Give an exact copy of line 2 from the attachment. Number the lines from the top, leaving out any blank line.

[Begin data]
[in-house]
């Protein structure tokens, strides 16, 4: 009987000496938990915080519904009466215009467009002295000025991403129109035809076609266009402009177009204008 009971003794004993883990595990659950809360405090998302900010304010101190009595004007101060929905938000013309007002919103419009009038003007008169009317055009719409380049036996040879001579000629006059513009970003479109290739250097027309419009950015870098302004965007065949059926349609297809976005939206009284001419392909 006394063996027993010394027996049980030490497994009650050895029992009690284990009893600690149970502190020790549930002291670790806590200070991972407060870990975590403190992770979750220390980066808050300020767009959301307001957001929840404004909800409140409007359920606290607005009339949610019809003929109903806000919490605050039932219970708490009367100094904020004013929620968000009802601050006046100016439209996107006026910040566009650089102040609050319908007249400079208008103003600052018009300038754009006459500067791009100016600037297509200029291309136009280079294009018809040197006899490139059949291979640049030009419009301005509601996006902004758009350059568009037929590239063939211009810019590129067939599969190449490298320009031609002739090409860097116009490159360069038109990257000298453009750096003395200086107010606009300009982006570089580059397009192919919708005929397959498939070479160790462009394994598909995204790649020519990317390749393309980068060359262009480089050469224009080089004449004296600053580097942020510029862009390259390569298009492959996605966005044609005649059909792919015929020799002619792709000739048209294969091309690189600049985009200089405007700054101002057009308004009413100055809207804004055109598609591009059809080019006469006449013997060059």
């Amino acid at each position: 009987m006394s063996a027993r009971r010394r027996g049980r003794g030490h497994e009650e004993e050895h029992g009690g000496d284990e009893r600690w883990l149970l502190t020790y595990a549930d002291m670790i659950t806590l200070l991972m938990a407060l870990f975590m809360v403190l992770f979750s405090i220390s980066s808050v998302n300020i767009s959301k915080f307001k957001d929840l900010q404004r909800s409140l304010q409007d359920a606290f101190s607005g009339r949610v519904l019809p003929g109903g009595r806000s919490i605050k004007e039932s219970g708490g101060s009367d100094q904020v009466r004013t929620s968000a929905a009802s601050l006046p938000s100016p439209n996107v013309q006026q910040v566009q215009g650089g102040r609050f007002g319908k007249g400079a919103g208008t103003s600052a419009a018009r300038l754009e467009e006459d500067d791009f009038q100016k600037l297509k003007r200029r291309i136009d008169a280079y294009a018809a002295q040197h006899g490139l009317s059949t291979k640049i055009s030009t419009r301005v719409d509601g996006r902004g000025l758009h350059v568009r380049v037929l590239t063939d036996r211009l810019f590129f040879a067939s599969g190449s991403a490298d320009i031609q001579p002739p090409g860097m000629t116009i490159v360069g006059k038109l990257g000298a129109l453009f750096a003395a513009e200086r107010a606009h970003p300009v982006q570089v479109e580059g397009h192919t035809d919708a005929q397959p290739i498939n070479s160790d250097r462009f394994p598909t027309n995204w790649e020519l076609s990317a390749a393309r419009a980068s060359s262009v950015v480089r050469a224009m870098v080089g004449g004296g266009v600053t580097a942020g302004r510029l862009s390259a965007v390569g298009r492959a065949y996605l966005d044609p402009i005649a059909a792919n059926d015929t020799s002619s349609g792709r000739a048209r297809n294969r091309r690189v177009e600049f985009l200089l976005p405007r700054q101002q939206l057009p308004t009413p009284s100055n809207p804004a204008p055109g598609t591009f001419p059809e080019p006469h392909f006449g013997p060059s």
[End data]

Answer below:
């Protein structure tokens, strides 16, 4: 009987000496938990915080519904009466215009467009002295000025991403129109035809076609266009402009177009204008 009971003794004993883990595990659950809360405090998302900010304010101190009595004007101060929905938000013309007002919103419009009038003007008169009317055009719409380049036996040879001579000629006059513009970003479109290739250097027309419009950015870098302004965007065949059926349609297809976005939206009284001419392909 006394063996027993010394027996049980030490497994009650050895029992009690284990009893600690149970502190020790549930002291670790806590200070991972407060870990975590403190992770979750220390980066808050300020767009959301307001957001929840404004909800409140409007359920606290607005009339949610019809003929109903806000919490605050039932219970708490009367100094904020004013929620968000009802601050006046100016439209996107006026910040566009650089102040609050319908007249400079208008103003600052018009300038754009006459500067791009100016600037297509200029291309136009280079294009018809040197006899490139059949291979640049030009419009301005509601996006902004758009350059568009037929590239063939211009810019590129067939599969190449490298320009031609002739090409860097116009490159360069038109990257000298453009750096003395200086107010606009300009982006570089580059397009192919919708005929397959498939070479160790462009394994598909995204790649020519990317390749393309980068060359262009480089050469224009080089004449004296600053580097942020510029862009390259390569298009492959996605966005044609005649059909792919015929020799002619792709000739048209294969091309690189600049985009200089405007700054101002057009308004009413100055809207804004055109598609591009059809080019006469006449013997060059």